What usually happens when relievers are forced to pitch on little-to-no rest? They typically become less effective, which is precisely the case with Toronto’s bullpen since Jun. 10.
|Innings Pitched (MLB Rank)||ERA||FIP||K-BB%||fWAR|
|Mar. 30 – Jun. 9||213.0 (5th-Fewest)||3.55 (8th)||4.02 (15th)||18.8% (1st)||1.6 (T-17th)|
|Since Jun. 10||32.1 (T-19th-Most)||6.12 (28th)||5.10 (T-25th)||19.3% (4th)||-0.2 (T-27th)|
The more innings a bullpen has to cover, the more damage it usually surrenders. With the Blue Jays’ starting rotation struggling to provide length lately, they have become increasingly more reliant on their relievers, which, as most fans have witnessed, isn’t a recipe for success.
Since this team is also without a traditional fifth starter, there have been multiple occasions where the bullpen has been stretched so thin that management has needed to call up a fresh arm from Buffalo. The problem, however, is the Bisons’ pitching staff isn’t in much better shape. Thus, castoffs like Thomas Hatch and Trent Thornton have each returned to the majors.
Pitchers could soon start dropping like flies if this trend doesn’t change, though. The Blue Jays have been extremely fortunate at avoiding injuries thus far, particularly on the pitching front, but they are seemingly testing fate with how much their bullpen has been leaned on over this last week and a half.
Scoring bunches of runs, of course, could solve many of these issues. And Toronto’s lineup has the potential to ease the pressure off its exhausted pitching staff. But as we sit here, less than a month away from the 2023 All-Star Game, this offence still has yet to live up to expectations.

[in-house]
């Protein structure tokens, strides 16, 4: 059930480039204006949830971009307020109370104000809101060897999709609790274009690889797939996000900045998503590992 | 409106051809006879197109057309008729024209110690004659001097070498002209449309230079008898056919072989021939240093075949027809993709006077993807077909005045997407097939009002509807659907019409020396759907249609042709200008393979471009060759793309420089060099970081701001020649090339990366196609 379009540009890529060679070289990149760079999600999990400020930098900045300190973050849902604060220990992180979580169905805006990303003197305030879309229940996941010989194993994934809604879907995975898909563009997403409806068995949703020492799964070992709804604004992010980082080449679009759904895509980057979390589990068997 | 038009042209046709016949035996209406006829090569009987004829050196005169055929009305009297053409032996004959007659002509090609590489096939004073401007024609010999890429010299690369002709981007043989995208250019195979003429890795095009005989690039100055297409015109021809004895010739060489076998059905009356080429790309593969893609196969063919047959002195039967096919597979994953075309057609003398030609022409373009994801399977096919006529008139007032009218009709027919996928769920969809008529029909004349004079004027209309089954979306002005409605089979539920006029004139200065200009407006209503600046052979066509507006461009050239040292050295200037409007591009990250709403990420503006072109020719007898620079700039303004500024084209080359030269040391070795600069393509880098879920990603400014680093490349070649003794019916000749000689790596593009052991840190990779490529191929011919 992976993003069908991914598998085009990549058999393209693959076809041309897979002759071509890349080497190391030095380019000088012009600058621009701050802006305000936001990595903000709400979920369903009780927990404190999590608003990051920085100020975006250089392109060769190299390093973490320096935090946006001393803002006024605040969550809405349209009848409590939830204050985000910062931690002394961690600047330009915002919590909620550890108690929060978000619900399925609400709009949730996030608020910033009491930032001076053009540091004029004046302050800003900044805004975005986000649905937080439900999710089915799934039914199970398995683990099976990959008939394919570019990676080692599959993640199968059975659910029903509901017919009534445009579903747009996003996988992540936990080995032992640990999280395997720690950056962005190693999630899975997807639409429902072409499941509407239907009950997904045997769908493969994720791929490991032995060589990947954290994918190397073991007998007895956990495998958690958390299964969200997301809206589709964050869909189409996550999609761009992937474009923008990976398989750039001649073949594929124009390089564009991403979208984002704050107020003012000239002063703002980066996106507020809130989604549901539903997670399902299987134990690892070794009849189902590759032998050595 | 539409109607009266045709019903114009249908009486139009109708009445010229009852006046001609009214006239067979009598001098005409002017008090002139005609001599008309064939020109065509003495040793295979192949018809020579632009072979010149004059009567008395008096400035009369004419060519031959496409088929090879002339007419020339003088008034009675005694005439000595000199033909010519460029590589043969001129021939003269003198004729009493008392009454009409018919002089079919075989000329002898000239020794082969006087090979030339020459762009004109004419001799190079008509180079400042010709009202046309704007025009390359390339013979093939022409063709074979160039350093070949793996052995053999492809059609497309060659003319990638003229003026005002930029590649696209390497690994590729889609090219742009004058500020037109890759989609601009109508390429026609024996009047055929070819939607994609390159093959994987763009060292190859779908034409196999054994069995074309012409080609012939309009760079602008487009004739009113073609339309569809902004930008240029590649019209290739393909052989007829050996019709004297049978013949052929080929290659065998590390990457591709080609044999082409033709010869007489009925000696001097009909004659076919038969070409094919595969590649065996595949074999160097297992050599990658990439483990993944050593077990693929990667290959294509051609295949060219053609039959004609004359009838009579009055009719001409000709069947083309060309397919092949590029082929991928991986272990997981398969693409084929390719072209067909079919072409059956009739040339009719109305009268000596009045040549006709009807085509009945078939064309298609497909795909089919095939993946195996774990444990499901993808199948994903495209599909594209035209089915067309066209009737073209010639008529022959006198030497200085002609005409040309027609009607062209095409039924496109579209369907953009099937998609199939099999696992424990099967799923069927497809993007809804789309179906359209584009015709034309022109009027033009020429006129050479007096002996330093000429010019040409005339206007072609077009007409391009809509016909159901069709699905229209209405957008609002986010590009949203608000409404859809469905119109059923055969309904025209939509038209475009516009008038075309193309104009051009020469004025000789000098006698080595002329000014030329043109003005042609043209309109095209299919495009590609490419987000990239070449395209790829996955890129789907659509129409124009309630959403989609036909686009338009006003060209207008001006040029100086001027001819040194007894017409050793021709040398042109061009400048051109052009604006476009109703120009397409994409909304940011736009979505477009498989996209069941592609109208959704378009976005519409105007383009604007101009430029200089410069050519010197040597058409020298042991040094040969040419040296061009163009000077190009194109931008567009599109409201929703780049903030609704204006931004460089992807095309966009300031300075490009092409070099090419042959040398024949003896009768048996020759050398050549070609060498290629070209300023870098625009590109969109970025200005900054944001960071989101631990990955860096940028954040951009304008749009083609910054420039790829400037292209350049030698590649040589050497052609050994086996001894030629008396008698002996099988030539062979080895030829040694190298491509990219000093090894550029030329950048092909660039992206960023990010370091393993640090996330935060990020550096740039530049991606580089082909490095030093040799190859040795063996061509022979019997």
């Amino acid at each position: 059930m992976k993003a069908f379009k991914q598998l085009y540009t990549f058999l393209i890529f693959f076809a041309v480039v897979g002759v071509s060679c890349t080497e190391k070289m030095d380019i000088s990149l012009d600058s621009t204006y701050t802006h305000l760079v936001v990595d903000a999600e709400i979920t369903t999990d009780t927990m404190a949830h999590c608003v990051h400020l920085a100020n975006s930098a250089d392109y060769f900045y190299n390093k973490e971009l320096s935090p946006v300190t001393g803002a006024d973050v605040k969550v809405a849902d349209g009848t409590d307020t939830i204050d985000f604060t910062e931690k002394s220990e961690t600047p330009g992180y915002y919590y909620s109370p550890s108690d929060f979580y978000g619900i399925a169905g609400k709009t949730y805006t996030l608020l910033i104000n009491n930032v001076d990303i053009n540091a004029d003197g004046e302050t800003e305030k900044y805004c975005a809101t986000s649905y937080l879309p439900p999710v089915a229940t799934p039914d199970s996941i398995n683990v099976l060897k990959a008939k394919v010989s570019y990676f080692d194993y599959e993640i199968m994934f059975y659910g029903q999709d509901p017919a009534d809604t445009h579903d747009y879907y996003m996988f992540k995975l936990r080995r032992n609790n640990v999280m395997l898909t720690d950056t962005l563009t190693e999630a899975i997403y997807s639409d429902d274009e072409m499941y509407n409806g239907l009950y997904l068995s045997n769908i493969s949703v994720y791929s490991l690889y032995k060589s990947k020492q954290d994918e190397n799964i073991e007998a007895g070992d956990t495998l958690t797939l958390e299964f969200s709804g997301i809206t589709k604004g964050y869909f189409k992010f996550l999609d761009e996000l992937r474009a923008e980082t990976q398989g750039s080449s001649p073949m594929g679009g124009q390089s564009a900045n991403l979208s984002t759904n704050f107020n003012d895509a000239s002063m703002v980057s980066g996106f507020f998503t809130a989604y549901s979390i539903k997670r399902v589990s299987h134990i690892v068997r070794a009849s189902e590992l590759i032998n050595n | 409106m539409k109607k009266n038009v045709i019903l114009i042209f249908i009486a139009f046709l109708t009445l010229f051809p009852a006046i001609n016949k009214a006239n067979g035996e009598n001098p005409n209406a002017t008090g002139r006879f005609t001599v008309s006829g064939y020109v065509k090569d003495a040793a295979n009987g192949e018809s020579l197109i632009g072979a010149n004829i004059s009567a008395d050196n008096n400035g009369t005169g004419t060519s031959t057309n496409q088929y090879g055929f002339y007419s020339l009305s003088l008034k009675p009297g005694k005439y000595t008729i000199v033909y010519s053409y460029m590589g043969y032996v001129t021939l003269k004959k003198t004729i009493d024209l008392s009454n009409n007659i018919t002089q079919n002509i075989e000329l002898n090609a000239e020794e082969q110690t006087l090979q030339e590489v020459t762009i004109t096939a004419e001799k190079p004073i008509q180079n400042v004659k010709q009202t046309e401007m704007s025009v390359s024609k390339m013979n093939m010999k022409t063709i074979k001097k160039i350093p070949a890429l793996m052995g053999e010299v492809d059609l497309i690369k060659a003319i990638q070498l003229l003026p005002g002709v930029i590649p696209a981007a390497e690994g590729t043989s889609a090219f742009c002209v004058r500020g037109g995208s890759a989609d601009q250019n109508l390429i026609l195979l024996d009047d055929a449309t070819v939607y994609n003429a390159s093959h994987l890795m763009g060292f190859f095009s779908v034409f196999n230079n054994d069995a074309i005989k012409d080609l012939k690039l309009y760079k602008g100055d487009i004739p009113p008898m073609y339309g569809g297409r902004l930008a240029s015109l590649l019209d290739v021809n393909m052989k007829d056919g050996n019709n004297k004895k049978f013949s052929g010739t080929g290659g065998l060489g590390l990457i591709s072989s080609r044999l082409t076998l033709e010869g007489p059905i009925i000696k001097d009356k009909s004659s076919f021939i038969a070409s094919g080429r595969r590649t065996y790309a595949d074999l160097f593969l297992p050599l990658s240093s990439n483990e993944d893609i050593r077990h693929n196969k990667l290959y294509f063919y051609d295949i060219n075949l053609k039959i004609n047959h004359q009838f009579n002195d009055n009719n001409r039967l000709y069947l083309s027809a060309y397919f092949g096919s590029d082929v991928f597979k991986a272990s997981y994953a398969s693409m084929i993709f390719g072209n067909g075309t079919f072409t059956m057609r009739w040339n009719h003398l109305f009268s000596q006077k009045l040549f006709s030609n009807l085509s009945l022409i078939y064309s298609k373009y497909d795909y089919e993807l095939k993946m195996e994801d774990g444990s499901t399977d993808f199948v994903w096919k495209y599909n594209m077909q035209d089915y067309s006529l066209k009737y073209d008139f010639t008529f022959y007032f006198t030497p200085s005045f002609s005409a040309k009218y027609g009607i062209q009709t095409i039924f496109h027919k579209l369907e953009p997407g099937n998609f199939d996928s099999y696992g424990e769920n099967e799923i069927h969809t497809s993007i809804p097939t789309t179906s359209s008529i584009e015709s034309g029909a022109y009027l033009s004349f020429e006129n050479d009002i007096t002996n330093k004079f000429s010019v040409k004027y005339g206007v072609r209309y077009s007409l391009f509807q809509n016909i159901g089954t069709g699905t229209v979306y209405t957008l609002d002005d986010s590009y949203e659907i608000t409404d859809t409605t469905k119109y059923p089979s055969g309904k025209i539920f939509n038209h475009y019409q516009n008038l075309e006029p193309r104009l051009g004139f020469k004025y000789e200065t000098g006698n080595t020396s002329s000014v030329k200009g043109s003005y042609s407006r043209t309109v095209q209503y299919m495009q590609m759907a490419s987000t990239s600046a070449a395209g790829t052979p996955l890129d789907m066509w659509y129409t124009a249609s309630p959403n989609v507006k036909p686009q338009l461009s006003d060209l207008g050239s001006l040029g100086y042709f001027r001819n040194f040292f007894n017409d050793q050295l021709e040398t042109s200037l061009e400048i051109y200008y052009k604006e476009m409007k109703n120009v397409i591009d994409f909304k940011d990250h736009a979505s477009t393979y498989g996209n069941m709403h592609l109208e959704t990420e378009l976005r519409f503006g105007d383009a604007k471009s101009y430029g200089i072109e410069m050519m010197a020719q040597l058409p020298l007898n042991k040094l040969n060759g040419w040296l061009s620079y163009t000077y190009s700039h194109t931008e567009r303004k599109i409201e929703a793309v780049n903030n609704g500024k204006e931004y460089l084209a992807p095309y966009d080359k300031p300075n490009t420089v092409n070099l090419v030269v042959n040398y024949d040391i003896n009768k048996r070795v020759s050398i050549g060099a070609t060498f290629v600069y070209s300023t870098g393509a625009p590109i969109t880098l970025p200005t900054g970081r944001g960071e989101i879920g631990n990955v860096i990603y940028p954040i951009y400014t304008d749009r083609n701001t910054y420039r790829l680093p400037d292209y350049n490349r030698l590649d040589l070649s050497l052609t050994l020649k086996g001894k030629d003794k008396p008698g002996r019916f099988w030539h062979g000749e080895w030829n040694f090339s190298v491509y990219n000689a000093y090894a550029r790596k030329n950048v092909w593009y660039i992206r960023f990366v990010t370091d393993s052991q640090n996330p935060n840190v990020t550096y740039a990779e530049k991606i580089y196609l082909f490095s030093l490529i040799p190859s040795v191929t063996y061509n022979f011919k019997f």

Most things look pretty solid on the surface, as the Blue Jays sit sixth in wRC+ (109), tied for sixth in AVG (.262), tied for eighth in OBP (.330) and ninth in wOBA (.327) across the majors this season. In terms of slugging (.417) and home runs (83), though, they rank much closer to the middle of the pack, placing 12th and 14th, respectively.
Those two factors, in particular, have negatively impacted this club’s ability to score, as they’re positioned 12th in total runs (330) and 15th in runs per game (4.46).
Toronto’s struggles while hitting with runners-in-scoring-position are well documented by now, and they have become so prominent due to the team’s season-long power outage. More recently, though, they have morphed into an enormous focal point, with the starting rotation and bullpen taking on gallons of water.
It also hasn’t helped that these offensive woes have worsened in June, as the Blue Jays rank 28th in AVG (.197), OBP (.285) and SLG (.292) and 30th in wRC+ (63) during these crucial situations since the start of the month.
Everything came to a head on Monday in Miami at LoanDepot Park, where the franchise’s 91-game shutout-less streak ended – leaving the Arizona Diamondbacks as the only team that hasn’t been shutout this season – as they were routed 11-0 by the Marlins. That, of course, likely means Toronto’s bullpen will be a bit shorthanded ahead of Yusei Kikuchi’s start on Tuesday.
If there’s one starter you should desire to have a full complement of relievers for, it’s when Kikuchi takes the hill, as he has completed five innings or less in each of his previous seven starts. The left-hander will, however, be followed by Gausman in Wednesday’s afternoon affair.
But given how things have played out recently, Thursday’s off day likely can’t arrive soon enough for the Blue Jays’ bullpen.